19th Century Regional Differences

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In the beginning of the 19th century, the United States’ North and South regions developed many differences that would later lead to division, however, it is the regions’ similarities that would cause the downfall of America’s people during the American Civil War. The difference in work force in the North and South affected how daily life was viewed by the average person; the start of shifting economies begins two different paths of economic dependency in the regions. Similarities in the regions during the early 1800s-like racism and agriculture- would be a factor in the damage of the common core people, instead of their wallets.
The economy in the North during the early 19th century was dominated by agriculture, just as the rest of the U.S.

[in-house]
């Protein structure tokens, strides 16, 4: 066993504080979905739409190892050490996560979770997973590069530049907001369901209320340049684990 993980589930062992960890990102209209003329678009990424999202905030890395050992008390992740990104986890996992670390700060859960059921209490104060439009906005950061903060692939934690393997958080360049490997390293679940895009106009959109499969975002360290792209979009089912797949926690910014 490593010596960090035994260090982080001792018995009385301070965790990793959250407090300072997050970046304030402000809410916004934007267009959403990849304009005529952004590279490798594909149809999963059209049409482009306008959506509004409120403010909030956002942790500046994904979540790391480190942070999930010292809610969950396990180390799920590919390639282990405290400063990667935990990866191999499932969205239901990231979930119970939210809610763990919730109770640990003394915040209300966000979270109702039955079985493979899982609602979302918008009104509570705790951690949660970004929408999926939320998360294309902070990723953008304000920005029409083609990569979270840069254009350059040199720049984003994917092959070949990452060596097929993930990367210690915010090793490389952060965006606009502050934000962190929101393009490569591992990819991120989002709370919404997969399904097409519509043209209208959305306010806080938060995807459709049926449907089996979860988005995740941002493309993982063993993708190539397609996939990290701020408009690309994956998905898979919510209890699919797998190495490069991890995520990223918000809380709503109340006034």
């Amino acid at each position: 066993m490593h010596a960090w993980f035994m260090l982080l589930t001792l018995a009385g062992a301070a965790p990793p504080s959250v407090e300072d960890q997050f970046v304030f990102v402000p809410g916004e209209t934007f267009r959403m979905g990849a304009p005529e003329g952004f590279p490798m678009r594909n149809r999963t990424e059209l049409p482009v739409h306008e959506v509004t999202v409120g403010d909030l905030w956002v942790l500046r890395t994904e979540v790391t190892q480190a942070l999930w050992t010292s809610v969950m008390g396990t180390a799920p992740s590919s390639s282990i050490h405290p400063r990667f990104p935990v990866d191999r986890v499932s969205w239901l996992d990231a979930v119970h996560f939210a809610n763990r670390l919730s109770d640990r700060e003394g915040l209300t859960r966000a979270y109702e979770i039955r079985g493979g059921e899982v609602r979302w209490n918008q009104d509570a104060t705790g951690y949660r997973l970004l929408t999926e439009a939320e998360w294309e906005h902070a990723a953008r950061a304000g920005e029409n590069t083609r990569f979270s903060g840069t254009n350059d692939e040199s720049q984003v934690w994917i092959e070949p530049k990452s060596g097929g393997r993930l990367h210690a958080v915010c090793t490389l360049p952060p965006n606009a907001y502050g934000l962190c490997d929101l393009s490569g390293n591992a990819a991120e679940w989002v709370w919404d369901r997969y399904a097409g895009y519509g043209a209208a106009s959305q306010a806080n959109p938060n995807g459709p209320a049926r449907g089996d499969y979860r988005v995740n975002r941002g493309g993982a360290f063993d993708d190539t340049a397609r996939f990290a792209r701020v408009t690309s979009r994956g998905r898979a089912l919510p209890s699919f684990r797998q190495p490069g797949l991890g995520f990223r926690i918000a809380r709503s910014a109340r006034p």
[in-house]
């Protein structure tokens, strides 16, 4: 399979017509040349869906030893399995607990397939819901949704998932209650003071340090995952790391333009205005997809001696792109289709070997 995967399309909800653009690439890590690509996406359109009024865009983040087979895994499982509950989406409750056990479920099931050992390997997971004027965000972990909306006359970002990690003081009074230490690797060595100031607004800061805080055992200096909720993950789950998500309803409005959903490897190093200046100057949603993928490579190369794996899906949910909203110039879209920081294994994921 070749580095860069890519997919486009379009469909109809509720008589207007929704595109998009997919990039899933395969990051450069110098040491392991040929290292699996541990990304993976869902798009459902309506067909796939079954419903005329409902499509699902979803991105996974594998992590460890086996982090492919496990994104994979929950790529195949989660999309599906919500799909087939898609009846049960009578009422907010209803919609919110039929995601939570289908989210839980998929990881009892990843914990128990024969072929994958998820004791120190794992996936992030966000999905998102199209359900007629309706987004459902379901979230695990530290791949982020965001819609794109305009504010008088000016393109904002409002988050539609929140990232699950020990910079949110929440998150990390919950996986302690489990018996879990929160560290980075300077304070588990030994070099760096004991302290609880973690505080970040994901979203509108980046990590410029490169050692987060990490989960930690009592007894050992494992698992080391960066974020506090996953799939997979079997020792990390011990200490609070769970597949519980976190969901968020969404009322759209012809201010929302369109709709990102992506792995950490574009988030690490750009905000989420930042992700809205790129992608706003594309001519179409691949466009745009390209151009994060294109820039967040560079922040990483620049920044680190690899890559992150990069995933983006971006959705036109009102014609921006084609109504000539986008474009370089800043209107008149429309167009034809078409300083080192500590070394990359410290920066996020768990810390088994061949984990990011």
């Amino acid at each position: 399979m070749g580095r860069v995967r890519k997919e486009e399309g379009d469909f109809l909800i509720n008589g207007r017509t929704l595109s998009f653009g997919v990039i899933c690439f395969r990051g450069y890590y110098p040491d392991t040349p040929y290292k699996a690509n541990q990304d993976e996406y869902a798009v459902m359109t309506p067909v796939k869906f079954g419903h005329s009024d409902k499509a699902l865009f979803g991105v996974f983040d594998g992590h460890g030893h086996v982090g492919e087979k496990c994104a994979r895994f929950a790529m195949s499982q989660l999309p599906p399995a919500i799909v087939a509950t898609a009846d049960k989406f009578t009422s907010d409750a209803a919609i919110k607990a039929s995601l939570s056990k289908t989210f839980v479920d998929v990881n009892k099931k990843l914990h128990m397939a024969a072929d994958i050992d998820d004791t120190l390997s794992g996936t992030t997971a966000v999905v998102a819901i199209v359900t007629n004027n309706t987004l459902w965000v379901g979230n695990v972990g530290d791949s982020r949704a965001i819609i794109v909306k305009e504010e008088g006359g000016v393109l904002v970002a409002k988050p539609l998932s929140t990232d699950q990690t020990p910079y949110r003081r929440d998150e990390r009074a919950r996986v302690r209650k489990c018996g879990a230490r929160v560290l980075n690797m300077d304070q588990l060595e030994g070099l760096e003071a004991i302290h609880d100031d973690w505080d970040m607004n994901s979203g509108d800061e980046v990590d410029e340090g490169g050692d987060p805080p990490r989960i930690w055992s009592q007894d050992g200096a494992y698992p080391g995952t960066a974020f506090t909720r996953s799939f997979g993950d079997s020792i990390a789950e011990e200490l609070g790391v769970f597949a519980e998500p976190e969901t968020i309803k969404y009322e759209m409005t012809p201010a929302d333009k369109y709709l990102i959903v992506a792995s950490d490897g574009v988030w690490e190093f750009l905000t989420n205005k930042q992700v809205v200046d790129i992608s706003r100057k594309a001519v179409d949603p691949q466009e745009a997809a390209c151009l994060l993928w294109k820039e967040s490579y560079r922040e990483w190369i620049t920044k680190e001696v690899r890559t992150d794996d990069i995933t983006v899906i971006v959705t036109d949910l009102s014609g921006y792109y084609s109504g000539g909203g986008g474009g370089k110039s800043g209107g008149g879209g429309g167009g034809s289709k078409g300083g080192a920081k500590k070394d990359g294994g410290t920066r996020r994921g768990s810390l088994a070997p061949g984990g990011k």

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Agriculture still dominated all of America in its early 1800s; 80% of the population still lived in the rural country side. This means that almost 80% of the American people would be having a war in their backyard in 60 plus years. Today, we can’t even fathom having a war with people dying in our back yard, unless you live in the Middle East and/or Africa. All these people would experience the horrors of war, damaging the core of the people. So 80% of America goes to war with their neighbor, their friend, their brother. More than 1,264,000 people are killed in the civil war. They preserved the union, but at what cost? Racism also prevailed in both regions. Though, you don’t hear about racism often in the North; Immigrants coming across the Atlantic from Europe began to consume the cities in the north on the east coast because of job opportunities offered by the new factories, as well as the country side since fertile land was more abundant than Europe. In result of the newcomers. Anti-immigrant groups started forming, causing for some to have no luck in finding a job in the cities; the Irish had a big group of haters that would hang signs that said no Irish, just like they did in the south, saying no blacks. The South though was the central hub of racism. The practice of slavery was cruel and unjust, treating the slaves like the lowest life form on Earth. These similarities having roots in the early 1800s caused for discrimination to continue into the 1960s civil rights movement. Abolitionists were the only ones to care about slavery and Racism, and as much as the North is known for pushing for the end of slavery, most didn’t really care about it. The notion for abolishing slavery was brought up by abolitionists, which caught the attention of the government. In order to get people to fight in the civil war, they need a belief

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